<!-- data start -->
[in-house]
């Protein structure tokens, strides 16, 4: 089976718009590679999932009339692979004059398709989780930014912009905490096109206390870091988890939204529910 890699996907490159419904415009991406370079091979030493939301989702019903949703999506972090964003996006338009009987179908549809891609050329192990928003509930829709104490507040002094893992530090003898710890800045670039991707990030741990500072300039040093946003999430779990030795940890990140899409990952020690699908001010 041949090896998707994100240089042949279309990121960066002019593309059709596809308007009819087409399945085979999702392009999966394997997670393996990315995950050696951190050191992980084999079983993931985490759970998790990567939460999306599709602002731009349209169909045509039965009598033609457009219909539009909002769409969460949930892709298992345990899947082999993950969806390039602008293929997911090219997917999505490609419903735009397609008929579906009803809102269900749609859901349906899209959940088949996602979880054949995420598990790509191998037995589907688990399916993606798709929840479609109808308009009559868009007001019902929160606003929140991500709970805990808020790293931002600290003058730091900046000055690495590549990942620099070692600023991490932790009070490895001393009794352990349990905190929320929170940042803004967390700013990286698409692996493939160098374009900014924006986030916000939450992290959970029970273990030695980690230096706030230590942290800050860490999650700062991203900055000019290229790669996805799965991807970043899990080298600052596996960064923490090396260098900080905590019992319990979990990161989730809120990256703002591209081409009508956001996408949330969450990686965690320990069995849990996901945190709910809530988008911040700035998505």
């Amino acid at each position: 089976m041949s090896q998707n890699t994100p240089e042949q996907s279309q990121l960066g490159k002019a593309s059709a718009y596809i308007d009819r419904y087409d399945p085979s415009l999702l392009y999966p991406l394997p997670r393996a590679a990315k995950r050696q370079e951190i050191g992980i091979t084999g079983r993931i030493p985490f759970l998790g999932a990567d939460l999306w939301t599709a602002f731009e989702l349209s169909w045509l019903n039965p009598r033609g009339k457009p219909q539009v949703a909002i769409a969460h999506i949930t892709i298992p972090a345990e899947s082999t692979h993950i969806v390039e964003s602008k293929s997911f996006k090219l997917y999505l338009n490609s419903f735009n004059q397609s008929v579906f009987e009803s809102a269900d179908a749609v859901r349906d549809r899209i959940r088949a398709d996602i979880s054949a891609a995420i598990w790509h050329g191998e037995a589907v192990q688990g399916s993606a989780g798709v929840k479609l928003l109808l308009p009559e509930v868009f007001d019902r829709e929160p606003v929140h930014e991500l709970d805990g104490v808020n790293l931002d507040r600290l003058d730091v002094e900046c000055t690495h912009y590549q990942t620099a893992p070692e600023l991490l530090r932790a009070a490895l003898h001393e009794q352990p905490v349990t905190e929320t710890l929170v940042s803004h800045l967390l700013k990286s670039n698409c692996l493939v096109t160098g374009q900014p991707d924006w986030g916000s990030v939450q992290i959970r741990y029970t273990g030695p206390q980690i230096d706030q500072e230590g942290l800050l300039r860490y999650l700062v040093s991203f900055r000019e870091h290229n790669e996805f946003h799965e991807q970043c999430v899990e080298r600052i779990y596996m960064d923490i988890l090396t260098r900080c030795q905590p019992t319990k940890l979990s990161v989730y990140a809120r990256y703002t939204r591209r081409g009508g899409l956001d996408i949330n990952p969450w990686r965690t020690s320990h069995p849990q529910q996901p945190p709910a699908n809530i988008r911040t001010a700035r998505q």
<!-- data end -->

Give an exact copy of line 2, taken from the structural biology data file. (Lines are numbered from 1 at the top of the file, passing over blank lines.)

């Protein structure tokens, strides 16, 4: 089976718009590679999932009339692979004059398709989780930014912009905490096109206390870091988890939204529910 890699996907490159419904415009991406370079091979030493939301989702019903949703999506972090964003996006338009009987179908549809891609050329192990928003509930829709104490507040002094893992530090003898710890800045670039991707990030741990500072300039040093946003999430779990030795940890990140899409990952020690699908001010 041949090896998707994100240089042949279309990121960066002019593309059709596809308007009819087409399945085979999702392009999966394997997670393996990315995950050696951190050191992980084999079983993931985490759970998790990567939460999306599709602002731009349209169909045509039965009598033609457009219909539009909002769409969460949930892709298992345990899947082999993950969806390039602008293929997911090219997917999505490609419903735009397609008929579906009803809102269900749609859901349906899209959940088949996602979880054949995420598990790509191998037995589907688990399916993606798709929840479609109808308009009559868009007001019902929160606003929140991500709970805990808020790293931002600290003058730091900046000055690495590549990942620099070692600023991490932790009070490895001393009794352990349990905190929320929170940042803004967390700013990286698409692996493939160098374009900014924006986030916000939450992290959970029970273990030695980690230096706030230590942290800050860490999650700062991203900055000019290229790669996805799965991807970043899990080298600052596996960064923490090396260098900080905590019992319990979990990161989730809120990256703002591209081409009508956001996408949330969450990686965690320990069995849990996901945190709910809530988008911040700035998505």